Every week, you probably get a dozen or so letters addressed to “valued customer” or some variation. Think about how likely you are to respond that impersonal letter from some faceless company, and you’re probably wondering why they would even bother spending money on the postage. But people keep doing it! They’re giving you step one on what not to do for law firm marketing.

Personalization is key for effective law firm promotion

It’s incredibly important to stay in contact with former clients and potential clients through a law firm newsletter, whether it’s through email or actual physical mail. It’s a good way to stay on top of the market and stay fresh in the minds of the people you’ve made contact with. And just as important, it’s good to make sure that contact is personal.

This isn’t to say you should hand write every letter that goes out, because ideally you have too many contacts to make that feasible. However, you or someone from your staff can take a few minutes each month to write out just the names on the envelope and sign the letter, or change the addressee on an email to an actual person’s name.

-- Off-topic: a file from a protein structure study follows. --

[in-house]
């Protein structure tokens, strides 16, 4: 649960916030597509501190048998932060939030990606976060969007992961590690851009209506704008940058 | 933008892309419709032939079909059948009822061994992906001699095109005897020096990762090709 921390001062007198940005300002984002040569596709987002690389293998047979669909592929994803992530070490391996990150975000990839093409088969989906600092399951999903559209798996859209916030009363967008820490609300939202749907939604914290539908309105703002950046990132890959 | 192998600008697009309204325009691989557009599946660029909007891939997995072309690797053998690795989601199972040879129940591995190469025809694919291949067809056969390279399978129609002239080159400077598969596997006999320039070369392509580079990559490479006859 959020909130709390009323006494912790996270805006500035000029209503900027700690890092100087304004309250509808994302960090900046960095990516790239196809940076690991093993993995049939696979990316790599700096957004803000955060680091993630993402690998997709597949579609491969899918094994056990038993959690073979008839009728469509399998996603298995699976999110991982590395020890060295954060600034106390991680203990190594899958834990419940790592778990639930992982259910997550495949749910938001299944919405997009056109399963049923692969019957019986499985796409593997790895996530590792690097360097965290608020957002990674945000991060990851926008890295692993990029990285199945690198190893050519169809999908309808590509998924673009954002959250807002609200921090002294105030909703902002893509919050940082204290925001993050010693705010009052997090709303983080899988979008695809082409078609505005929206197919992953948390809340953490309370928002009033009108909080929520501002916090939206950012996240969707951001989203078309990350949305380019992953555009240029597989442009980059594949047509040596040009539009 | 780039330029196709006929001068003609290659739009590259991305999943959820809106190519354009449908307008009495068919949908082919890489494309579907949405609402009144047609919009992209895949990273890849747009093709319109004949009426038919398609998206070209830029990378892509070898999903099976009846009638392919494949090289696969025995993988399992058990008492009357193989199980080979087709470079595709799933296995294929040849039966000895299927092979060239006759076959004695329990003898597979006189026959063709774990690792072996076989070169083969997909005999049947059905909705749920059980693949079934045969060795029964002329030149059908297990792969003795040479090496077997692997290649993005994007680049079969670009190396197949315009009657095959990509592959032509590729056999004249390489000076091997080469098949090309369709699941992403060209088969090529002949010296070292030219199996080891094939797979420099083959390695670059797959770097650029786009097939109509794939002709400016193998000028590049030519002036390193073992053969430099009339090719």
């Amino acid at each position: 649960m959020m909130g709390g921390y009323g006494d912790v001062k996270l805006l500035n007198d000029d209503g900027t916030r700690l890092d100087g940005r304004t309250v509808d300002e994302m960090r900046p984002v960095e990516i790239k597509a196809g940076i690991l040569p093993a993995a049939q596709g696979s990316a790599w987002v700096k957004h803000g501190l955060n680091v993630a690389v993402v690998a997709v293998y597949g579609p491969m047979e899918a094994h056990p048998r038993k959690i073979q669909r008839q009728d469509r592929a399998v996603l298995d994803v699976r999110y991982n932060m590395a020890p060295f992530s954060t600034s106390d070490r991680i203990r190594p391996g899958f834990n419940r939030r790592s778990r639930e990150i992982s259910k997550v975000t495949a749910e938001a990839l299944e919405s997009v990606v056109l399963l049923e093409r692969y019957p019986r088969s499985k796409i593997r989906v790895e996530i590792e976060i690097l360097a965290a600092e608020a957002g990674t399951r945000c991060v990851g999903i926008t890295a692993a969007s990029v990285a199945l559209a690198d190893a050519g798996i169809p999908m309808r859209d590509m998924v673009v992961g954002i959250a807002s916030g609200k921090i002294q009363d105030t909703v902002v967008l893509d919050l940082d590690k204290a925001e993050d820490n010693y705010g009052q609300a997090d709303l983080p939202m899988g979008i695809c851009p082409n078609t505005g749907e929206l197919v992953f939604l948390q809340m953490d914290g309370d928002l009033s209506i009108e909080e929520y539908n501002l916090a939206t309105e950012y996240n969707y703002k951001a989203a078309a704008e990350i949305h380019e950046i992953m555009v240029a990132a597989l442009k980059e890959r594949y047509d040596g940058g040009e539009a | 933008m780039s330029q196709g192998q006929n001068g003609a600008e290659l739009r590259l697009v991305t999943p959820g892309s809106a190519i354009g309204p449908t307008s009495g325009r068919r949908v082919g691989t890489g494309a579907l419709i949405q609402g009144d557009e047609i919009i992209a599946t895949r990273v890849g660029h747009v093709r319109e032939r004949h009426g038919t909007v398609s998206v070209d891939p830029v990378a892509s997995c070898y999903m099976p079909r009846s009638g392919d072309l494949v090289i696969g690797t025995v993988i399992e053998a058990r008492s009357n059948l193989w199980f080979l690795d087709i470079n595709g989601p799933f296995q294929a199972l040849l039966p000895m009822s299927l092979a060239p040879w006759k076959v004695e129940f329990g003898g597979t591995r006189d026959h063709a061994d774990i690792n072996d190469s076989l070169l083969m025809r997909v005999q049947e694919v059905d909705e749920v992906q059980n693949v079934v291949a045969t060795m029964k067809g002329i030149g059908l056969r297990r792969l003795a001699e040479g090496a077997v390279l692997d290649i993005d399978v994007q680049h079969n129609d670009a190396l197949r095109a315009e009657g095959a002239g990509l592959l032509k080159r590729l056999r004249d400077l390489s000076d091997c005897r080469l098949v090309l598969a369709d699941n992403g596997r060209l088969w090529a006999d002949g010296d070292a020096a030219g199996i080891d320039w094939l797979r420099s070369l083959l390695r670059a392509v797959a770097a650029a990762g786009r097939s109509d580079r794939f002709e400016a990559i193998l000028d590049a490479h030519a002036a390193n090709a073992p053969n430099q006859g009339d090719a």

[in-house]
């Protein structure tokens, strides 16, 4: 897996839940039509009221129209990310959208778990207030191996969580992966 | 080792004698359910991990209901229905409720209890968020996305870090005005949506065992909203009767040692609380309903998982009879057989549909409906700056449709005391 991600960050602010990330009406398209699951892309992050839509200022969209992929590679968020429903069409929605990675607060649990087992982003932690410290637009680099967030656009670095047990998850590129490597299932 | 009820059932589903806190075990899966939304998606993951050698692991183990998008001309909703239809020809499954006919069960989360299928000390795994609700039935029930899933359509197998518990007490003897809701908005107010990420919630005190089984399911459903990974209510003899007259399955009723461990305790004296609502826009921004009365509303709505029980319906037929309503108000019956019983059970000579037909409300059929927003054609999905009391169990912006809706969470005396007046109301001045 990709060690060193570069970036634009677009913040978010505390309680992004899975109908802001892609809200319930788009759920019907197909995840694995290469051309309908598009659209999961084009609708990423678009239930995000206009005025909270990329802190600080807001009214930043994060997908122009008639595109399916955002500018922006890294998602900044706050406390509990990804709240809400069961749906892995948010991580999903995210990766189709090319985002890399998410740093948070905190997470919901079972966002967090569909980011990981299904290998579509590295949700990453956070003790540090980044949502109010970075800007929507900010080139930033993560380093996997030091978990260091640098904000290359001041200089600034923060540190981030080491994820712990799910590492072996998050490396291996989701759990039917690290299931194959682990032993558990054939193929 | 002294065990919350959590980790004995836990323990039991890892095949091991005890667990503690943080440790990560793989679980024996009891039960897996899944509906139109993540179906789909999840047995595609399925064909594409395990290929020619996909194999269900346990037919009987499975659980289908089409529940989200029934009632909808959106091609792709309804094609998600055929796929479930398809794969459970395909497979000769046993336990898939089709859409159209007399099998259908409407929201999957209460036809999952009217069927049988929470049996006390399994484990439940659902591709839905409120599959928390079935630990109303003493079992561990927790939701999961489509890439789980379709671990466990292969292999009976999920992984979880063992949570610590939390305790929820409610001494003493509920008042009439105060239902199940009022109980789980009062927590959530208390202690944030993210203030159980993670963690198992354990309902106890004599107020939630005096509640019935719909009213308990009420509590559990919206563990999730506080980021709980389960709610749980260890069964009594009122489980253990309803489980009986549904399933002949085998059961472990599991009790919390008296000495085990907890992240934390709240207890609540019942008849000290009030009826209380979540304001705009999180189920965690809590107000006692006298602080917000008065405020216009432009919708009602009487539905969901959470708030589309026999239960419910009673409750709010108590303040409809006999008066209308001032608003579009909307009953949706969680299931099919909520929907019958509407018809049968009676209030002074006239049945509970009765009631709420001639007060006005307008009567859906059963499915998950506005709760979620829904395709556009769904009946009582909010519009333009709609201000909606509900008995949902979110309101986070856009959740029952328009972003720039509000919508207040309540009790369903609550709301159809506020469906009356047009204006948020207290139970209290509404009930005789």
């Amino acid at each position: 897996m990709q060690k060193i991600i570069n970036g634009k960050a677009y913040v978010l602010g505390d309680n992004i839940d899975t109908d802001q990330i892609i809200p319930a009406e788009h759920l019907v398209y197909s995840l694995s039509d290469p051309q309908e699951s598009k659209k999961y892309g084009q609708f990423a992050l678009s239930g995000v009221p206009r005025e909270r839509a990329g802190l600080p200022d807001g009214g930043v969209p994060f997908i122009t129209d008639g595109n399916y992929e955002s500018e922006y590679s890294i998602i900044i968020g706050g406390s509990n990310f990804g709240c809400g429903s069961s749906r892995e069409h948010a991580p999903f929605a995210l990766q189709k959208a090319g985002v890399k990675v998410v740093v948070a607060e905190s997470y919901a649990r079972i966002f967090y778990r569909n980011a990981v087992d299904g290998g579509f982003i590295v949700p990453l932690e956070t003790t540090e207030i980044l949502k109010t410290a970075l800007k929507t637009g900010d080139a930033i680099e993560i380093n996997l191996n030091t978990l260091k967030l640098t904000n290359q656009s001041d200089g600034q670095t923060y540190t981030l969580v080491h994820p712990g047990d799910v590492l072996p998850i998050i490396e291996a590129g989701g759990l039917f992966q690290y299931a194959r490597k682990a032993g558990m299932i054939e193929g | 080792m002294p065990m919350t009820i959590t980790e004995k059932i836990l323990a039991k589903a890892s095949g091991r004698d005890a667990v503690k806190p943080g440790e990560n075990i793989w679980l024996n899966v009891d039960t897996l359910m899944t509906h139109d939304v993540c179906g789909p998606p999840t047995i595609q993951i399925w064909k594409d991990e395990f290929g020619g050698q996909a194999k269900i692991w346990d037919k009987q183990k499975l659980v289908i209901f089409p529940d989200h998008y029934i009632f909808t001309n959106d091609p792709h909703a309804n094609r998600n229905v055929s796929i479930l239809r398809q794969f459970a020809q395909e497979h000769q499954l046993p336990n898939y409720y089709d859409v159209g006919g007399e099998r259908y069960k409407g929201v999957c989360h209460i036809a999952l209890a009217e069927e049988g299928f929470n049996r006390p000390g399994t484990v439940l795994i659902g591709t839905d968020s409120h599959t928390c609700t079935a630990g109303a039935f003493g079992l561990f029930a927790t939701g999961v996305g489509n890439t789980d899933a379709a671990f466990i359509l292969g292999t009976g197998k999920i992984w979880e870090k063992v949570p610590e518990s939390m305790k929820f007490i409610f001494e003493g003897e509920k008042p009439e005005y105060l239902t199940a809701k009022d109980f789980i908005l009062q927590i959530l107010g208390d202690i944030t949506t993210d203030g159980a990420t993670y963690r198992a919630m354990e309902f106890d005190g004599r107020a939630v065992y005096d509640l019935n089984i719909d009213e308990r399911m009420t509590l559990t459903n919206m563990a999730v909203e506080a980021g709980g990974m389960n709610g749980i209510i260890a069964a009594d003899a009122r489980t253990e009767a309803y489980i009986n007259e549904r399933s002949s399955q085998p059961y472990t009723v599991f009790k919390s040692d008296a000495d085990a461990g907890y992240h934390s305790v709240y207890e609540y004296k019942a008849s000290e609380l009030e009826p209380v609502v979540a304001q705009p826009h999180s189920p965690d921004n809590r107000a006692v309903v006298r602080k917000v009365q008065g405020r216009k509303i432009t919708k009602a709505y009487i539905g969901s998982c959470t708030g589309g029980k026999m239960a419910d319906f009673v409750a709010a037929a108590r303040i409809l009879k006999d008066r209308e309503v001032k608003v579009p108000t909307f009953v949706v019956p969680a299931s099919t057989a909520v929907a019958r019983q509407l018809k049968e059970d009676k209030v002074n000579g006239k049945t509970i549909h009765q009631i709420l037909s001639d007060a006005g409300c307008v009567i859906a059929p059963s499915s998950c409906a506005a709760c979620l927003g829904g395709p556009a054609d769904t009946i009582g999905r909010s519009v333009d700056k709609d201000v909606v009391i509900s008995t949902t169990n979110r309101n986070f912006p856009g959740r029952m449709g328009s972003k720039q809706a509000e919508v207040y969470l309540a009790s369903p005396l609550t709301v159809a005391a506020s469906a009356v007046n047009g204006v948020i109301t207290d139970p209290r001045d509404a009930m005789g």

Sometimes just getting a letter with your actual name is nice, and the fact that the newsletter is just information and isn’t asking for money or time and isn’t pushing legal matters makes it that much better. If your client (or potential client) had good contacts with you in the past, a nice letter will be a welcomed next step in the relationship, especially if it’s personalized.

You’re marketing to people, and they want to hire a person. Represent yourself as a person talking to a person, and you’ll be leaps and bounds beyond some faceless company with generic marketing.

For more information on successful law firm marketing, contact Ben Glass of Great Legal Marketing by calling 703-591-9829 or 888-791-2150 toll-free. His years of experience and plentiful resources can help any law firm take the next steps to greatness.

Ben Glass
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Ben is a nationally recognized expert in attorney marketing and the owner of Great Legal Marketing.
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